The Muriel, No.121,590, was a wooden screw steamer of 59 tons gross and 22 tons net register. Her dimensions were: length 64.7 feet (19.7 meters), beam 16.2 feet (4.9 meters), depth 8 feet (2.4 meters). Her engines were of 18 horsepower (13 Kw) Muriel was owned by P Feron & Sons and commanded by Captain William Stephen, who had been master of the vessel since 1929.
The below article was published in 1907 during the construction of Muriel: Mr. Dolbel, of Napier, owner of the trawler Result, is to take delivery of another trawler from Messrs Lane and of Whangaroa, at an early date. The new trawler, which is a wooden vessel, is to be named the Muriel. Her principal dimensions are : Length overall, 70 ft [21.3 meters]; beam, 16 ft [4.9 meters]; and depth of hold, 8 ft [2.4 meters]. Her equipment will be a facs'milo type of the Noia Niven, with cold storage, and the gear inseparable from a trawler. The vessel is fitted with two pole masts, and has a small cabin aft.''
*In the Evening Post, Wellington on 24 July 1911, page 2: A strong effort is being made to develop the trawling industry at Lyttelton (states the Christchurch Press). On Friday afternoon the steamer trawler Result arrived in the port, after a smart run of fifty-one hours from Napier. Her arrival brings the number of vessels engaged in the trawling industry at Lyttelton up to five, the fleet now comprising the Muriel, Result, Purau, Mullogh, and Pilot. The fishing grounds are off Banks Peninsula, outside of a line drawn from Port Levy rocks to Long Look Out Point, and also to the northward of Lyttelton Heads. During the winter months fish are not very plentiful, but some fairly good hauls are made even made at this part of the year. In the summer months the trawlers get some large hauls of flat fish. The financial results are not always as good as the demand for fish in Christchurch seems to warrant. The market fluctuates very considerably, and one best flat fish at times bring very poor prices.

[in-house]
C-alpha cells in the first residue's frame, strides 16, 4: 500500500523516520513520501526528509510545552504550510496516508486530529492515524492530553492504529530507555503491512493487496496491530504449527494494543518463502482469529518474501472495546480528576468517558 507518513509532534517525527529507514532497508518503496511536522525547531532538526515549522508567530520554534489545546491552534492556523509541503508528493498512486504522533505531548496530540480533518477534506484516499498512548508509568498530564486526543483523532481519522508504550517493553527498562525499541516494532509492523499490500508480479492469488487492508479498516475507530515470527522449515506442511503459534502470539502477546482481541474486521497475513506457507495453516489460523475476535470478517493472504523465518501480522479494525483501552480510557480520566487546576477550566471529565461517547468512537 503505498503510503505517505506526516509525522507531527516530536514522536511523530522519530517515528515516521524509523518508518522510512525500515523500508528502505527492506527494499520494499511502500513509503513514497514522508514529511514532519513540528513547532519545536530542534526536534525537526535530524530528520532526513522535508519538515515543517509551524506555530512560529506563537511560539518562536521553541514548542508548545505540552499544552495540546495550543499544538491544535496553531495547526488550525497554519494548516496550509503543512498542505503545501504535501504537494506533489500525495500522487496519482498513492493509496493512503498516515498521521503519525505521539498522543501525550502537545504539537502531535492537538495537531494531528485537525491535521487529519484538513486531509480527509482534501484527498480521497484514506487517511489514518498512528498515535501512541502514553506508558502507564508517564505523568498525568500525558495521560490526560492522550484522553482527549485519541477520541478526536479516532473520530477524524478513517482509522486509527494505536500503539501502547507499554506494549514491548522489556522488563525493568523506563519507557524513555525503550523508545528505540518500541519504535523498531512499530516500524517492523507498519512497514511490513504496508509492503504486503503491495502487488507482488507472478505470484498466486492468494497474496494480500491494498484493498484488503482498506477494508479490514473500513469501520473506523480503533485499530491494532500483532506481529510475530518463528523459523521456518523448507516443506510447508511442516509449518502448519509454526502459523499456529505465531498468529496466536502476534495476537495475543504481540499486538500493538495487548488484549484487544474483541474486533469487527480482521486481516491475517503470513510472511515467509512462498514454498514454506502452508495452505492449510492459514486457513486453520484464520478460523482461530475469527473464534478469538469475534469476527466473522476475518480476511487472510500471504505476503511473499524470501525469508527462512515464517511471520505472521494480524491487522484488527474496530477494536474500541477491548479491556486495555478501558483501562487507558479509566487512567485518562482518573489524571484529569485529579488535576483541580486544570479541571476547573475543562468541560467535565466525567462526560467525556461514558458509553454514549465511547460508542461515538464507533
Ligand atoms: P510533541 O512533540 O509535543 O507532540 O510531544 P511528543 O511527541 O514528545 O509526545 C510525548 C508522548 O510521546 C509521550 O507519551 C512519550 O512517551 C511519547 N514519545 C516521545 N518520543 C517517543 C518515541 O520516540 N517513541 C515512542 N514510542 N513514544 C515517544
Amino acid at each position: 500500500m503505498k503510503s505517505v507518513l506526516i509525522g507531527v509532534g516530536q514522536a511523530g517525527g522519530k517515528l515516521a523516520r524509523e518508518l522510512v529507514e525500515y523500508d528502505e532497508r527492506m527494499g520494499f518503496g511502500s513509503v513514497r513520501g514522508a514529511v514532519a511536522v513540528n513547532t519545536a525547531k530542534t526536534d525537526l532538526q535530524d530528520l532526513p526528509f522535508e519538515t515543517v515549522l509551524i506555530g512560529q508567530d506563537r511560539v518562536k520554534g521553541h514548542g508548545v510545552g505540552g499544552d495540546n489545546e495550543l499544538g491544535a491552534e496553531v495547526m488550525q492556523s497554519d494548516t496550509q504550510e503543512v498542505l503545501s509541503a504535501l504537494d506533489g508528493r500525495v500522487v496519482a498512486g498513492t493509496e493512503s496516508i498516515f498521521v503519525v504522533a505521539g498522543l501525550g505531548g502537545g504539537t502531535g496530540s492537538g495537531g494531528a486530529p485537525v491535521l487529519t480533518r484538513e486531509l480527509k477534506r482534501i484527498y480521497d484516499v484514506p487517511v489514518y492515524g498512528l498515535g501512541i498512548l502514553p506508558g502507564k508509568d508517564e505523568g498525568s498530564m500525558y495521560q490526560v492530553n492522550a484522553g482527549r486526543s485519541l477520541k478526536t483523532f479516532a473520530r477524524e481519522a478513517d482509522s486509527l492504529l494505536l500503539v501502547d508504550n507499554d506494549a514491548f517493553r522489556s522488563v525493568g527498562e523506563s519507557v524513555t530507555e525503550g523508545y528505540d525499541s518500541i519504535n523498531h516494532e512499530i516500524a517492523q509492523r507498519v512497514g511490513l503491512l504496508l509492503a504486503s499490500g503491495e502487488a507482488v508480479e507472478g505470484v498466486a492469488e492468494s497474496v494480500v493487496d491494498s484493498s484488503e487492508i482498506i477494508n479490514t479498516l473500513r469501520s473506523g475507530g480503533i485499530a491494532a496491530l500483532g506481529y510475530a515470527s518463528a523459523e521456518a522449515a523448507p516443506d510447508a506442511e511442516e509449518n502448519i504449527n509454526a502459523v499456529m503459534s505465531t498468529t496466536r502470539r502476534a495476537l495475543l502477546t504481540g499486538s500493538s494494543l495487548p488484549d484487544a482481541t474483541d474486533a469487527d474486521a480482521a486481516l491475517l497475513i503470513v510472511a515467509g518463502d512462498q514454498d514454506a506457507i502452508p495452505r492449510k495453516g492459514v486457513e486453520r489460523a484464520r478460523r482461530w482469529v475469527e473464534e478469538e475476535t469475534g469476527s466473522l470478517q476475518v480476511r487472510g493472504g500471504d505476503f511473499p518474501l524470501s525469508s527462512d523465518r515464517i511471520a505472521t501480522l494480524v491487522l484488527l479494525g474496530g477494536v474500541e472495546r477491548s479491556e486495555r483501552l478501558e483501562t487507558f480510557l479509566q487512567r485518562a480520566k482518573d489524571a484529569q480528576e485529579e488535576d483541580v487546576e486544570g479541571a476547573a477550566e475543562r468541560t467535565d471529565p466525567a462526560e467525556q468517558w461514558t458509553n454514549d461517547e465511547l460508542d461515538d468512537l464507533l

Grey River Argus, 2 November 1910, Page 1: YOUNG MAN DROWNED.
(By : Telegraph — Per Press Association)
NAPIER, Oct- 31. John William Dephoff, a single man aged 31 years, employed on the trawler Muriel, fell overboard yesterday and was drowned. The body was recovered later.
Sumner Bar stranding
At 7:20 p.m. on October 7, 1937, Muriel was returning from the Motunau fishing grounds.
Two hours out from Lyttelton, on a smooth sea, Muriel ran into fog. She was moving inwards to pick up the Godley Head signal. She then struck Sumner Bar, Christchurch. One of the rudder chains carried away and she was helpless.
High tide aided the launch of the Sumner Lifeboat Institution's vessel Rescue 2. The crew were safely removed and she was abandoned until 7:00 a.m. the next morning.
Muriel was later dismantled after many failed salvage attempts.
A court of inquiry found that Muriel went ashore in dense fog. They considered the master's positions and ordered him to pay 10 pounds 10 towards the cost of the inquiry.
Muriel stranding timetable
5:00am- Muriel leaves for Motunau Fishing Grounds
6:00am- JOURNEY TO MOTUNAU
7:00am- JOURNEY TO MOTUNAU
8:00am- JOURNEY TO MOTUNAU
9:00am- Muriel arrives at Motunau and commences trawling
10:00am- MOTUNAU TRAWLING
11:00am- MOTUNAU TRAWLING
12:00pm- MOTUNAU TRAWLING
1:00pm- MOTUNAU TRAWLING
2:00pm- MOTUNAU TRAWLING
3:00pm- MOTUNAU TRAWLING
4:00pm- William Stephen decides to head back to port 4:45pm- Weather thickened and land could not be seen
5:00pm- VOYAGE TO HOME PORT CONTINUES 5:30pm- William checks course and is on course
6:00pm- Thick fog sets in. Light southeast wind 6:30pm- Engines at full speed 6:30pm–7:00pm- Skipper expects to hear Godley Head′s fog signal. He also doubts the vessel′s position and alters course.
7:00pm- Muriel running at half speed ca. 7:20pm- Muriel strikes Sumner Bar at 3 to 4 knots
8:00pm- RESCUE ATTEMPTS CONTINUE
9:00pm- Crew abandoned ship in a lifeboat